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Man-made hunger: The income famine of Yemen

Written by Zeke Marshall

Ecological Economics

While the World looks away, Yemen stands on the brink of a famine that the UN have warned may be the worst in 100 years [1]. Now in its 3rd year of a civil war, multiple groups vie for control of its territories. Primarily, Houthi rebels are embroiled in a bitter conflict with a Saudi Arabia led coalition and the Hadi government; caught in-between are Yemen’s 29 million men, women and children, 17.8 million of which are deemed food insecure by the WFP, with 8 million completely reliant on food assistance [2].

Commonly regarded as failures in food production or supply, famines are instead the result of a range of natural, social, political and economic factors. The Famine Early Warning Systems Network identifies economic factors as being the key drivers of Yemen’s crisis [3]. Yemen’s GDP has contracted by ~50% since 2014 [4] resulting in mass unemployment; combined with import restrictions and inflation, this has removed the ability of millions of Yemenis to buy food. As a result, Lise Grande, the UN humanitarian co-ordinator for Yemen, has termed this crisis “an income famine” [5]. Consequently, 400,000 children are acutely malnourished, along with 1.8 million children and 1.1 million pregnant or young mothers being severely malnourished [6].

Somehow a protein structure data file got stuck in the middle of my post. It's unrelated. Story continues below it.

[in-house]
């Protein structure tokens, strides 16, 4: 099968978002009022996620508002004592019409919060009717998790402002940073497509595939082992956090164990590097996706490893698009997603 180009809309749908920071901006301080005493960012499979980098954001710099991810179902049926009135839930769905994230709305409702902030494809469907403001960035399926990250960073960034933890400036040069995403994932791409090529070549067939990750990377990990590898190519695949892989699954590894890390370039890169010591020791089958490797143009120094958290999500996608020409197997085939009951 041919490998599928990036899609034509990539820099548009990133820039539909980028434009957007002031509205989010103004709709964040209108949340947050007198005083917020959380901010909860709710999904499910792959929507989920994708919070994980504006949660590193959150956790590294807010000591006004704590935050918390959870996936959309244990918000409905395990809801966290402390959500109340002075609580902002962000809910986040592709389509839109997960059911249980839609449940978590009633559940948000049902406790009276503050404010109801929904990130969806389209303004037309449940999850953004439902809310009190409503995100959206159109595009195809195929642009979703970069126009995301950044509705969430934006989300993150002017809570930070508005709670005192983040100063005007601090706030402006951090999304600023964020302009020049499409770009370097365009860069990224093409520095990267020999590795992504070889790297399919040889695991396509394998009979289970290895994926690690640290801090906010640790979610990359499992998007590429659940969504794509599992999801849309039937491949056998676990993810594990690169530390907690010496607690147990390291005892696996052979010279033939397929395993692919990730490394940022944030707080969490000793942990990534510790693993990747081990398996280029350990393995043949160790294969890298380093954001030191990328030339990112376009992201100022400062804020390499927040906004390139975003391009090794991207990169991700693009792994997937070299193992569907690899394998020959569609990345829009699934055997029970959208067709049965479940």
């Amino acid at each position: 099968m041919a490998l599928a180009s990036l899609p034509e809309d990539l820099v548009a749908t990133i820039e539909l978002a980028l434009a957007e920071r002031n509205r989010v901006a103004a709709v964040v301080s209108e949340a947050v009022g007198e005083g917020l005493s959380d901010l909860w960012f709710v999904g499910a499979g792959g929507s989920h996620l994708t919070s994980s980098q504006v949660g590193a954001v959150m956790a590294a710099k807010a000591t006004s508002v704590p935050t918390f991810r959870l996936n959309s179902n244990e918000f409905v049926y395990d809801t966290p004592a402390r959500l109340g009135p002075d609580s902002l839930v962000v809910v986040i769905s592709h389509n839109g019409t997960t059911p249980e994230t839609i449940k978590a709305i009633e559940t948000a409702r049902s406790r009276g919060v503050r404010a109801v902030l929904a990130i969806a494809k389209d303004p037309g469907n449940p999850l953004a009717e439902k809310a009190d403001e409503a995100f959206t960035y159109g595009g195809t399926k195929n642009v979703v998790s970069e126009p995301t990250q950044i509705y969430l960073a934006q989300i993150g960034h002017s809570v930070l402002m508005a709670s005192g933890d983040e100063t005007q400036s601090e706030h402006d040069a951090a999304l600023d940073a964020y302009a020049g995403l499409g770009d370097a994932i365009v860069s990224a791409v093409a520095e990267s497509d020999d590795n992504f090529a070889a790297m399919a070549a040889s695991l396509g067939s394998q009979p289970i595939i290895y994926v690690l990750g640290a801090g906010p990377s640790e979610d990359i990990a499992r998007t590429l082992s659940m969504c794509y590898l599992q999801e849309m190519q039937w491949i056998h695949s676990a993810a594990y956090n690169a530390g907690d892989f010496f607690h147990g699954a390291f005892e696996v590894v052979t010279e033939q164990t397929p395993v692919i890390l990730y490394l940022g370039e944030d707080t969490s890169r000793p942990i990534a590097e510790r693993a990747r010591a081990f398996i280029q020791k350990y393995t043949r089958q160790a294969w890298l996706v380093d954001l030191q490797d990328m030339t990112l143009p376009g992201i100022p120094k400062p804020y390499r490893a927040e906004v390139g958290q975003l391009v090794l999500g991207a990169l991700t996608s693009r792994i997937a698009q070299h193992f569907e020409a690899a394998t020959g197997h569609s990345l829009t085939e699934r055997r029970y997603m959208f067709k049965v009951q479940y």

Amartya Sen, through his work on the Great Bengal famines, identified these economic roots of famine as ‘failures of exchange entitlements’ [7] - a mass failure of basic livelihoods preventing access to food simply through the inability to pay. From an ecological economics perspective, this market failure which is resulting in the under-provisioning of a good essential to survival, invariably constitutes unfair distribution. With famine inevitable in the absence of a social safety net.